Holy is not a word usually used to describe Mumbai. With its slums, Bollywood divas, Bombay mafia, and extremes of poverty and decadence, the city’s often made out to be one hot mess.
But Mumbai has a complex personality, and the former fishing village is also a traditional place that takes its spiritual paths seriously. Its high concentration of spectacular religious sites, tiny temples and magical shrines make it easy to make a little progress on the road to enlightenment.
Mumbai is named for the Hindu goddess Mumba, and today about 50% of Mumbaikers are Hindu. Pay a visit to the city’s patron goddess at the humble Mumba Devi Temple in the Bhuleshwar neighbourhood, about 1km north of Chhatrapati Shivaji Terminus. Among the deities in residence is Bahuchar Maa, goddess of the transgender hijras. Puja (prayer) is held several times a day.
In the city centre, the Keneseth Eliyahoo Synagogue is still an active house of worship for Mumbai’s small Jewish population, which numbers around 5000. The tiny, old-fashioned 1884 temple is all charm on the inside and radiant sky blue on the outside.
Also downtown is St Thomas’ Cathedral, named for the saint who is thought to have come to India in AD 52. The pretty church, Mumbai’s oldest English building, was once a gateway to the East India Company’s fort ('Churchgate'). It’s in a leafy spot near Flora Fountain in the Fort neighbourhood; services are still held on Sundays.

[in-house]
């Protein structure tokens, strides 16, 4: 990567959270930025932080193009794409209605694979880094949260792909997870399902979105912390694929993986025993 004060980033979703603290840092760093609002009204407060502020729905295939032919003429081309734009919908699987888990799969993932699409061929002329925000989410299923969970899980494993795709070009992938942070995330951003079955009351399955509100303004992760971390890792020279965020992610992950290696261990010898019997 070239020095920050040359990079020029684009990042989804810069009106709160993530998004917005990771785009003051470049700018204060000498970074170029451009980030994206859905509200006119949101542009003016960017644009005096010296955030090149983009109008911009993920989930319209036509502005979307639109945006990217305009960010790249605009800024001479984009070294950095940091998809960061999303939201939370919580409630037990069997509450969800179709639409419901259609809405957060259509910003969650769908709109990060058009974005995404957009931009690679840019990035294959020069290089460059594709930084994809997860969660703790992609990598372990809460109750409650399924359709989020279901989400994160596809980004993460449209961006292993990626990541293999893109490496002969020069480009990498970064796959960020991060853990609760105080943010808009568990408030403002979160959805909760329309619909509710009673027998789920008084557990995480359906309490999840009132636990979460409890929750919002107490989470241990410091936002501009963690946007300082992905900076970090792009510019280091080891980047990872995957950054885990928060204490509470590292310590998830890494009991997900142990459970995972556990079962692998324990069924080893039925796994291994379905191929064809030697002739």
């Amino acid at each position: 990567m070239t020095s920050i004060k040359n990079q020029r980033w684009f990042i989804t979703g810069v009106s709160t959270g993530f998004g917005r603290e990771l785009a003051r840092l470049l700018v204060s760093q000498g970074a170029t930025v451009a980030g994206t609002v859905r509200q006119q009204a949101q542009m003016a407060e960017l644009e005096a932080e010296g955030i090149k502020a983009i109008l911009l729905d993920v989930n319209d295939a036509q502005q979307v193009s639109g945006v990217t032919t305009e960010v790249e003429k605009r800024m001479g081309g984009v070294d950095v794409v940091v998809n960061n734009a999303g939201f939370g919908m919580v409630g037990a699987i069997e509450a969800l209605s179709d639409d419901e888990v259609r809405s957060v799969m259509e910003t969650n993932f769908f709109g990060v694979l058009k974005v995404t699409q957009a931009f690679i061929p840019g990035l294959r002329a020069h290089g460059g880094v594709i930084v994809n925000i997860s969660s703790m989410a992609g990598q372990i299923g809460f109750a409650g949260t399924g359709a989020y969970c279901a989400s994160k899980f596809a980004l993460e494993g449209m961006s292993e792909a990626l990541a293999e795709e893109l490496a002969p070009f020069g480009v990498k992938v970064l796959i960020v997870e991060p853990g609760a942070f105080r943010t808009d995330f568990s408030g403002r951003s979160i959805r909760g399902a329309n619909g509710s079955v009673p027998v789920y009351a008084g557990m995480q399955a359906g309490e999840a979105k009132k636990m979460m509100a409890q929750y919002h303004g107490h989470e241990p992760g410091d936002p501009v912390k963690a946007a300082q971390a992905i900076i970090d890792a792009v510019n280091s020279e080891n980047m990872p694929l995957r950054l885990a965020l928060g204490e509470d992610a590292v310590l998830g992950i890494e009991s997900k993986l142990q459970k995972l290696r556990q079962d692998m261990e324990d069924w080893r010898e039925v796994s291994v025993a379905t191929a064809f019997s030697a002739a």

Take the Western line a few stops north to Charni Rd or Grant Rd to see the spectacular Babu Amichand Panalal Adishwarji Jain Temple in Walkeshwar (in the Malabar Hill neighbourhood). Jain temples are known for their beauty, and this one is renowned even among Jain temples. Check out the ecstatically colourful zodiac dome ceiling: you’ve never seen anything like it.
At the Jain temple, you’re not too far away from the sprawling grounds of the Tower of Silence, where Parsis – those who follow the Zoroastrian faith – leave their deceased in a form of sky burial. Meditate on impermanence as you pass by the lush hill on which the towers are set (not open to visitors).
Before the next stop on your spiritual odyssey, take in another Hindu sight at Mahalaxmi station, two stops up on the Western Line. Mahalaxmi Temple, devoted to the goddess of wealth and good fortune, is right on the sea, and images of the goddesses Saraswati (goddess of knowledge and music) and Kali (time and death) reside inside. The temple goes wild during Navaratri (in September or October).
Just up the coast from Mahalaxmi and seeming to float offshore on the Arabian Sea is the 15th-century Dargah of Haji Ali. Legend has it that the saint died on his way to Mecca and his casket floated to this spot. The fantastical shrine and mosque is connected to the mainland by a small causeway that disappears at high tide. At other times, beggars line the route for alms, and Fridays see prayers, crowds, and sometimes qawwali (Sufi devotional music).
Set aside a full day to see the spectacular Global Vipassana Pagoda (www.globalpagoda.org), dedicated to the teachings of the Buddha (some of whose relics are encased within). The towering golden monument, modeled on Burma’s Shwedagon Pagoda, is made entirely of interlocking stone blocks and is the world's largest unsupported dome structure. It has a small museum and meditation centre on site: take a 10-day course or a one-hour teaser. The pagoda is at Mumbai’s northern end: take the Western Line to Borivali, then a rickshaw to the ferry, which will bring you to the Global Pagoda entrance on Gorai island.